Back in September, I wrote about Khan Academy. Salman Khan, a former financial analyst at Wohl Capital Management, began tutoring his nieces in math over Yahoo! Messenger. When the tutoring expanded, he uploaded the videos to YouTube. Eventually, Bill Gates noticed the project, and the rest – as they say – is history.
From the Classroom to the Real World
You may have already seen this advertisement online or on television. In it, Salman Khan explains how important a strong personal financial knowledge is for children and adults alike. He also explains that Khan Academy will be offering a free series of classes on banking and personal financial knowledge. The classes, which cover everything from quantitative easing to how to balance a checkbook, are a small portion of the website BetterMoneyHabits.com.
Do you think that nobody actually needs personal finance lessons? Think again. CNNMoney (a collaboration between CNN, Fortune and Money) describes this country’s current lack of personal financial knowledge as “America’s latest financial crisis.”
Furthermore, according to TIME, 99% of all adults believe that personal finance should be taught in high school. However, due to a dearth of funding and qualified instructors, it is unlikely that personal finance will be added to high school curricula any time soon. To the internet, we go!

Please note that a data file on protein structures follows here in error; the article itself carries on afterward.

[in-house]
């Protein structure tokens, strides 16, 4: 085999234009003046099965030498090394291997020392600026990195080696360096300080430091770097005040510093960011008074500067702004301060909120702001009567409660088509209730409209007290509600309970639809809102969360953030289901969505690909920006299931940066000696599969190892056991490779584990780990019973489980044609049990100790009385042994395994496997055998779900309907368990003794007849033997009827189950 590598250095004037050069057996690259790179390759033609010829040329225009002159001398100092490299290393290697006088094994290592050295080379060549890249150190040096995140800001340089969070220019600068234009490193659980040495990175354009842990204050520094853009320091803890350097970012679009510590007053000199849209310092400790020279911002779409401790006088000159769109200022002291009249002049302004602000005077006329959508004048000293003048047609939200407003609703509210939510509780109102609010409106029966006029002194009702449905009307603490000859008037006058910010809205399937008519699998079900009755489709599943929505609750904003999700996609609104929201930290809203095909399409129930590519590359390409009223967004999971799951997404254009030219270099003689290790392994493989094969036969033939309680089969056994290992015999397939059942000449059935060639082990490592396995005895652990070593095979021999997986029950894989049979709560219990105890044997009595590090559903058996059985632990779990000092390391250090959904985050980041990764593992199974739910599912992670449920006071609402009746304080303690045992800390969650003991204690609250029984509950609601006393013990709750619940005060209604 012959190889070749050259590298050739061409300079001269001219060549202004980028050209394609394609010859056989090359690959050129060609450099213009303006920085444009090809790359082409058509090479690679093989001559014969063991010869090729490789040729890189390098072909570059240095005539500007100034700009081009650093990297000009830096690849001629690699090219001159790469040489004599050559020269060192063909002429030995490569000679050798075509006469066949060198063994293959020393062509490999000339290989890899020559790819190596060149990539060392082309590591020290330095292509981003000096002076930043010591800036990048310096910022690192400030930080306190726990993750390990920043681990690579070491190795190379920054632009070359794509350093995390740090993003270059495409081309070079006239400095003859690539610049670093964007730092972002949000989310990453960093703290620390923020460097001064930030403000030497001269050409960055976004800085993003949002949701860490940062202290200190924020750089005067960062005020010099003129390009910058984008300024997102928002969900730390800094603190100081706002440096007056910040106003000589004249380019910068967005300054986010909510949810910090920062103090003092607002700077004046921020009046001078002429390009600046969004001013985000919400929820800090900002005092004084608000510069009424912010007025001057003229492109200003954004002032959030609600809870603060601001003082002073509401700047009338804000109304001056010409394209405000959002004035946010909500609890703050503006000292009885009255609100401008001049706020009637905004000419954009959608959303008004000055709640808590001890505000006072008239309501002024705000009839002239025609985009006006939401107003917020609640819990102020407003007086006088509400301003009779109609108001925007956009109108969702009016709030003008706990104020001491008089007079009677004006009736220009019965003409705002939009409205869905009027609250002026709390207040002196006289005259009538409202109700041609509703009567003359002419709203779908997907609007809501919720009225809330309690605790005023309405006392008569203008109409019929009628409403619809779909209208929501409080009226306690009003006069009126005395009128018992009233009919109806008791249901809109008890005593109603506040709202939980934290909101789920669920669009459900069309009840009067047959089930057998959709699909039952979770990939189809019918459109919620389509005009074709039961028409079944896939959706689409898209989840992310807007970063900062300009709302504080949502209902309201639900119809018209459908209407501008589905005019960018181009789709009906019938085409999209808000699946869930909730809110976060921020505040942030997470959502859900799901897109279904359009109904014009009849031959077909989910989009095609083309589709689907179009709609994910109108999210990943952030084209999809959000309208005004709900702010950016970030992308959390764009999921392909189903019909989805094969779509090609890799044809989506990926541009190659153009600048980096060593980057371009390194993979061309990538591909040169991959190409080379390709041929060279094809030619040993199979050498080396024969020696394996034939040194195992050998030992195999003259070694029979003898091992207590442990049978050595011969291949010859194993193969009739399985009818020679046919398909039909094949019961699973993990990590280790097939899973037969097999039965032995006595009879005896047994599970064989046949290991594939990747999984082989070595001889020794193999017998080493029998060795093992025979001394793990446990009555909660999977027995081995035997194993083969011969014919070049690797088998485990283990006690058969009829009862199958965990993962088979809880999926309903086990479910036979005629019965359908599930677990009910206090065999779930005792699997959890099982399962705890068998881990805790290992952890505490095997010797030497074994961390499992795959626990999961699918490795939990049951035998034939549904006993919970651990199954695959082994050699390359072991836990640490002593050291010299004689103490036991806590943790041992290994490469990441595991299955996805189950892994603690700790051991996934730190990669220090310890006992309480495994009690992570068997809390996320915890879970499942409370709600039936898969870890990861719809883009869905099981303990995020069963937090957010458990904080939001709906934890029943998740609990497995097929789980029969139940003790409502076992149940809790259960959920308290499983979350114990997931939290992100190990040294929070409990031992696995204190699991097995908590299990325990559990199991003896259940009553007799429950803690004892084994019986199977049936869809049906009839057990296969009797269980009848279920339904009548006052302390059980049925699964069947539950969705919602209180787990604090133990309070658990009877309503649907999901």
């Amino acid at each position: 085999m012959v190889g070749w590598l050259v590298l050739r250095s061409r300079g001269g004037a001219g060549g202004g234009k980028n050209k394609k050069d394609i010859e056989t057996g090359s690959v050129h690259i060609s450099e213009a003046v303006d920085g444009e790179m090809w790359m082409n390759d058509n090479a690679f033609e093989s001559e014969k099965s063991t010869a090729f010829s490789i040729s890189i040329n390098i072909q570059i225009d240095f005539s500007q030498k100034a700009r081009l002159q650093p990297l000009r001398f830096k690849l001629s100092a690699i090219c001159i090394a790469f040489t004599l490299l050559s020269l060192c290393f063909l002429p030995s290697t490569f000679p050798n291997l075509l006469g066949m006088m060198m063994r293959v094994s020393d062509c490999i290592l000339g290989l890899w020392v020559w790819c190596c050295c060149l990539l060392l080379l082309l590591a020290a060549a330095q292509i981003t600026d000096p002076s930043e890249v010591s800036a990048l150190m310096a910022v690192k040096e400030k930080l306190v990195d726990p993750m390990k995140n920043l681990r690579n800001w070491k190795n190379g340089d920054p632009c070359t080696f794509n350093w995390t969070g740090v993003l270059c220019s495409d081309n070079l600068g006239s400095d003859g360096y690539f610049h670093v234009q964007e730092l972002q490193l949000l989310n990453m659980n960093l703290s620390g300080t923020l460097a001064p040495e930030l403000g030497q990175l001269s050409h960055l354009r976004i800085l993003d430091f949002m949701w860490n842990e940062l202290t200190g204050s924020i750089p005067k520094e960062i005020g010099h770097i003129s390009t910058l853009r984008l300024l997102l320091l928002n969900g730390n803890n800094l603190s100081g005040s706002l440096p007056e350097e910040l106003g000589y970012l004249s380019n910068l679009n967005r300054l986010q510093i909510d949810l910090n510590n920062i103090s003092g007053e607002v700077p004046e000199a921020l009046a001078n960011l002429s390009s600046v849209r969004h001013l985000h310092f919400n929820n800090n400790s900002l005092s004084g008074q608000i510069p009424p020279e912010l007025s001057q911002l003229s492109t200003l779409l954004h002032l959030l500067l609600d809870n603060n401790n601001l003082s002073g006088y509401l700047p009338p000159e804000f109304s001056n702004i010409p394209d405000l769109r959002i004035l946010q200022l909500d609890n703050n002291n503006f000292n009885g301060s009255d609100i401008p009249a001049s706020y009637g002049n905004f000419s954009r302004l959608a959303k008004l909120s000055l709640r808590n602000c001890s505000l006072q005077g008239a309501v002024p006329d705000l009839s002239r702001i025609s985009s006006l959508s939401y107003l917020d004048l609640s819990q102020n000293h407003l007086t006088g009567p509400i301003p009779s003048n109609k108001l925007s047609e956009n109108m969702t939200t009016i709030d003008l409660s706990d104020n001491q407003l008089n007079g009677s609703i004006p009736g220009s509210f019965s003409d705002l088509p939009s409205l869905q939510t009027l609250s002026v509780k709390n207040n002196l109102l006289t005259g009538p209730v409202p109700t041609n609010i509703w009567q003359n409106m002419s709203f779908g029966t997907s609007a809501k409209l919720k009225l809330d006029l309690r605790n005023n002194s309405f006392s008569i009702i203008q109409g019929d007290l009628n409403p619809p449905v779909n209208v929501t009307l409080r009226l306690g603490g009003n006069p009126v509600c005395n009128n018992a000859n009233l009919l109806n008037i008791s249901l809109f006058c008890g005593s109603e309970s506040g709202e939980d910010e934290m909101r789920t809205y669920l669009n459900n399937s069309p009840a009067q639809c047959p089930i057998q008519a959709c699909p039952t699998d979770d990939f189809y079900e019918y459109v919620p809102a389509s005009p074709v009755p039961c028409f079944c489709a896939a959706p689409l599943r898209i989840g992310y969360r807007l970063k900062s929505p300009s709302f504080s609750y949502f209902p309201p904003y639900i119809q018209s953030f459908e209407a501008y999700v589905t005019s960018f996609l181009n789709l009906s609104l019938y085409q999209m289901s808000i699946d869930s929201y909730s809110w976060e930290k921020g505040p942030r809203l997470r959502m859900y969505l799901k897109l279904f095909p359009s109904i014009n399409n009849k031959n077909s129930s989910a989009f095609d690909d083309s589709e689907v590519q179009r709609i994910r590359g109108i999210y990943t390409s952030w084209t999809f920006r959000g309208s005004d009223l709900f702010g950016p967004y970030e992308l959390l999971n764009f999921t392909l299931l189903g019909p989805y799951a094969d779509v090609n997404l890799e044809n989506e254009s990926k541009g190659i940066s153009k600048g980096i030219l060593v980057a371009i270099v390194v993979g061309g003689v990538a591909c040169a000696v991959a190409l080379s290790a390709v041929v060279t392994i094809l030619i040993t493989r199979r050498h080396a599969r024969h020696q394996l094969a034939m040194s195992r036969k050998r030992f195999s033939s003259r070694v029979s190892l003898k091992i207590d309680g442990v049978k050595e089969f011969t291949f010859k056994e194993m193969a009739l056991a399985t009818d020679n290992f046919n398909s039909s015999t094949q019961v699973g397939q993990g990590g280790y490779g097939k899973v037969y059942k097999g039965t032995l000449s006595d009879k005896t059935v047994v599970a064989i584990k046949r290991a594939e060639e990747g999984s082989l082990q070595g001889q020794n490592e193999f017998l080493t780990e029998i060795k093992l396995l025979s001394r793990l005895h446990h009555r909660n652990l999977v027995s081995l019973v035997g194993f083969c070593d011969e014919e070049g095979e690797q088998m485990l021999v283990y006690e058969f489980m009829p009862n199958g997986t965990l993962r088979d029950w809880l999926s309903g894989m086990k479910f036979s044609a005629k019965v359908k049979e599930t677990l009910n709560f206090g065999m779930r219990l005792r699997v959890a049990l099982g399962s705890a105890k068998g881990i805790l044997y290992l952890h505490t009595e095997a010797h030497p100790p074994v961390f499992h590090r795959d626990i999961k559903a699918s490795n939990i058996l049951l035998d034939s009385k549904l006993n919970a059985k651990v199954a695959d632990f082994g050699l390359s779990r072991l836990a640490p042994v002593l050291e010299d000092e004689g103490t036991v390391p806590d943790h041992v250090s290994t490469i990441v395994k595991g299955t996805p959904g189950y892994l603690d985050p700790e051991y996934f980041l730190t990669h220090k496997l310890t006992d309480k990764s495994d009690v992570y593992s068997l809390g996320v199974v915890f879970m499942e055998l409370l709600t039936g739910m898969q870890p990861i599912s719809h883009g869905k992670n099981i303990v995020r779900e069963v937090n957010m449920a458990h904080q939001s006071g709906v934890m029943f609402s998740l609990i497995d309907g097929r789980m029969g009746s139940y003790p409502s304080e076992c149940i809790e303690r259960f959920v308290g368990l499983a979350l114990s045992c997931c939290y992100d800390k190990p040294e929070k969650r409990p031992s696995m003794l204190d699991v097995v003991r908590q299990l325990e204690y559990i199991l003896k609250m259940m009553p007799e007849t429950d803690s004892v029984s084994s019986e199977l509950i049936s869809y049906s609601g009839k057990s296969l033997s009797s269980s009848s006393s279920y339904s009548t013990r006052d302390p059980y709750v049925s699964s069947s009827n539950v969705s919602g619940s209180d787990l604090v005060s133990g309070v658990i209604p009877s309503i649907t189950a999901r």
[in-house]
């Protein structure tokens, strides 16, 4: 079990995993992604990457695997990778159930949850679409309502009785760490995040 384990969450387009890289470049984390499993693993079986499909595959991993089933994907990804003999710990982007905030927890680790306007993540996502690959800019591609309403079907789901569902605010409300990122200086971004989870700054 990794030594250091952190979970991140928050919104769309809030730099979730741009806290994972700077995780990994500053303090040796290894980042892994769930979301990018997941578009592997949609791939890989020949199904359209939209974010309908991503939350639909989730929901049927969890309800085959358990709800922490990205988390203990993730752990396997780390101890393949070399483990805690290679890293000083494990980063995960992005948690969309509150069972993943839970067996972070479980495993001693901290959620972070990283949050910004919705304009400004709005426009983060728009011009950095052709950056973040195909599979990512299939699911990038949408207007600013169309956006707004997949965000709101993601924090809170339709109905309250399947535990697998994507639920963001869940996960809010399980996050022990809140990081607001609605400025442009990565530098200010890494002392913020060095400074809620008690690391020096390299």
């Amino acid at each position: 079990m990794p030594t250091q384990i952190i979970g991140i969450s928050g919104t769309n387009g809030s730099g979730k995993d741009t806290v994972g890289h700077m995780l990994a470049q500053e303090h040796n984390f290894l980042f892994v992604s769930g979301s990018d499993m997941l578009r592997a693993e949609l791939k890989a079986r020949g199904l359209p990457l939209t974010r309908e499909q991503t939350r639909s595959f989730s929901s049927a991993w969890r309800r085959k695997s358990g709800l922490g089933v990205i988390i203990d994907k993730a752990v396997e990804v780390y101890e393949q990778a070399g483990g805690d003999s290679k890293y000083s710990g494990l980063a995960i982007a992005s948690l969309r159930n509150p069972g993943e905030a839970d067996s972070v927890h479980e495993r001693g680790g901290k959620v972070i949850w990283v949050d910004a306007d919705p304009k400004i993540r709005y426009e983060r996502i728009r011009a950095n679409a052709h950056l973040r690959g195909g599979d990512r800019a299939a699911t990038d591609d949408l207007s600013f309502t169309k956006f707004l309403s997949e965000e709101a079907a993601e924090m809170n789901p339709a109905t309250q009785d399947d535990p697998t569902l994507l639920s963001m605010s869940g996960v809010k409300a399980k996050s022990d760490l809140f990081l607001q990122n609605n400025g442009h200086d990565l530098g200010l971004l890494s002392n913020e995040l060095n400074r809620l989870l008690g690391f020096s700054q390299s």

A Logical Match
The new Khan Academy classes are the fruit of an innovative partnership between Khan Academy and Bank of America. When you stop to think about it, it makes a lot of sense. Khan Academy needs to constantly demonstrate its utility as an educational service; Bank of America needs people to understand how banking works; the American population desperately needs to know what to do with its money. If a series of web lessons meets all three needs, why not?
Recommended for YouWebcast: Why, What, and How to Do Social Selling
What This Means for You
If you have struggled with your own personal financial skills, the Khan Academy classes may be a great (and quick and simple) way for you to shore up your knowledge. Even if you think you know what you need to, you may be surprised by what you learn after a few videos. Plus, I can personally recommend the series if you want to help your children – particularly your college bound children – learn more about their money and how they should manage it.
Do you feel like you have a solid understanding of personal finance? Would you watch a series of videos to gain a deeper understanding of the issues?